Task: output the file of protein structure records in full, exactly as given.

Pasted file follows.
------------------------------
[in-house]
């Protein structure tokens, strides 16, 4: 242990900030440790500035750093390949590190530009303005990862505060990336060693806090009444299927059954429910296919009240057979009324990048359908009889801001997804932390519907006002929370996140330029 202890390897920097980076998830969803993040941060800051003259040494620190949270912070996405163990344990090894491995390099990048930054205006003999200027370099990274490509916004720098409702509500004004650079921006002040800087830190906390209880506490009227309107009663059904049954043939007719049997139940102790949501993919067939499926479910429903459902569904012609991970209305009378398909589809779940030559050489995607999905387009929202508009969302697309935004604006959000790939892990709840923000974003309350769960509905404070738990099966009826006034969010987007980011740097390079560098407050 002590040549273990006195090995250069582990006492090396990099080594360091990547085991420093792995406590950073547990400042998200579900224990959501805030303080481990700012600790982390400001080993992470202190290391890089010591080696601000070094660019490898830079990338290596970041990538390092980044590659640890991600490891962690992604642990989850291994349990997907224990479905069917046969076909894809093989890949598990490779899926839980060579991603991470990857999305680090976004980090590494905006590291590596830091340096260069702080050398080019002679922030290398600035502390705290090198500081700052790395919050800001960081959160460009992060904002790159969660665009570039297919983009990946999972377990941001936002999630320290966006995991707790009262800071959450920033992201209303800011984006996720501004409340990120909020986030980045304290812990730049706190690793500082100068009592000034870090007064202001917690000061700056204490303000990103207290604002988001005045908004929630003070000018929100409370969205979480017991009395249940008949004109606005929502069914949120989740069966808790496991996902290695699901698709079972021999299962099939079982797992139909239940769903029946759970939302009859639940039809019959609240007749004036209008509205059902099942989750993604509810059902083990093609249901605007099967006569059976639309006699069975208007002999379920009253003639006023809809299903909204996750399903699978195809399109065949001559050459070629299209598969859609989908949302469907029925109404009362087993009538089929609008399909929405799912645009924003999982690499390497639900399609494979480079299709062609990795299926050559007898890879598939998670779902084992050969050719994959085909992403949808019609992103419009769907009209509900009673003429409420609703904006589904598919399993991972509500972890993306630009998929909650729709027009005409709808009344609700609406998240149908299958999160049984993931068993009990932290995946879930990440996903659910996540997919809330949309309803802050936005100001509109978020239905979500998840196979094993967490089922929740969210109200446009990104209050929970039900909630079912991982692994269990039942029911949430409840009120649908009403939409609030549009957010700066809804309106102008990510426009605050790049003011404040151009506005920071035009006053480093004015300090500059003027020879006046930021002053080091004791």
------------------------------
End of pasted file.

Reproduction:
[in-house]
């Protein structure tokens, strides 16, 4: 242990900030440790500035750093390949590190530009303005990862505060990336060693806090009444299927059954429910296919009240057979009324990048359908009889801001997804932390519907006002929370996140330029 202890390897920097980076998830969803993040941060800051003259040494620190949270912070996405163990344990090894491995390099990048930054205006003999200027370099990274490509916004720098409702509500004004650079921006002040800087830190906390209880506490009227309107009663059904049954043939007719049997139940102790949501993919067939499926479910429903459902569904012609991970209305009378398909589809779940030559050489995607999905387009929202508009969302697309935004604006959000790939892990709840923000974003309350769960509905404070738990099966009826006034969010987007980011740097390079560098407050 002590040549273990006195090995250069582990006492090396990099080594360091990547085991420093792995406590950073547990400042998200579900224990959501805030303080481990700012600790982390400001080993992470202190290391890089010591080696601000070094660019490898830079990338290596970041990538390092980044590659640890991600490891962690992604642990989850291994349990997907224990479905069917046969076909894809093989890949598990490779899926839980060579991603991470990857999305680090976004980090590494905006590291590596830091340096260069702080050398080019002679922030290398600035502390705290090198500081700052790395919050800001960081959160460009992060904002790159969660665009570039297919983009990946999972377990941001936002999630320290966006995991707790009262800071959450920033992201209303800011984006996720501004409340990120909020986030980045304290812990730049706190690793500082100068009592000034870090007064202001917690000061700056204490303000990103207290604002988001005045908004929630003070000018929100409370969205979480017991009395249940008949004109606005929502069914949120989740069966808790496991996902290695699901698709079972021999299962099939079982797992139909239940769903029946759970939302009859639940039809019959609240007749004036209008509205059902099942989750993604509810059902083990093609249901605007099967006569059976639309006699069975208007002999379920009253003639006023809809299903909204996750399903699978195809399109065949001559050459070629299209598969859609989908949302469907029925109404009362087993009538089929609008399909929405799912645009924003999982690499390497639900399609494979480079299709062609990795299926050559007898890879598939998670779902084992050969050719994959085909992403949808019609992103419009769907009209509900009673003429409420609703904006589904598919399993991972509500972890993306630009998929909650729709027009005409709808009344609700609406998240149908299958999160049984993931068993009990932290995946879930990440996903659910996540997919809330949309309803802050936005100001509109978020239905979500998840196979094993967490089922929740969210109200446009990104209050929970039900909630079912991982692994269990039942029911949430409840009120649908009403939409609030549009957010700066809804309106102008990510426009605050790049003011404040151009506005920071035009006053480093004015300090500059003027020879006046930021002053080091004791």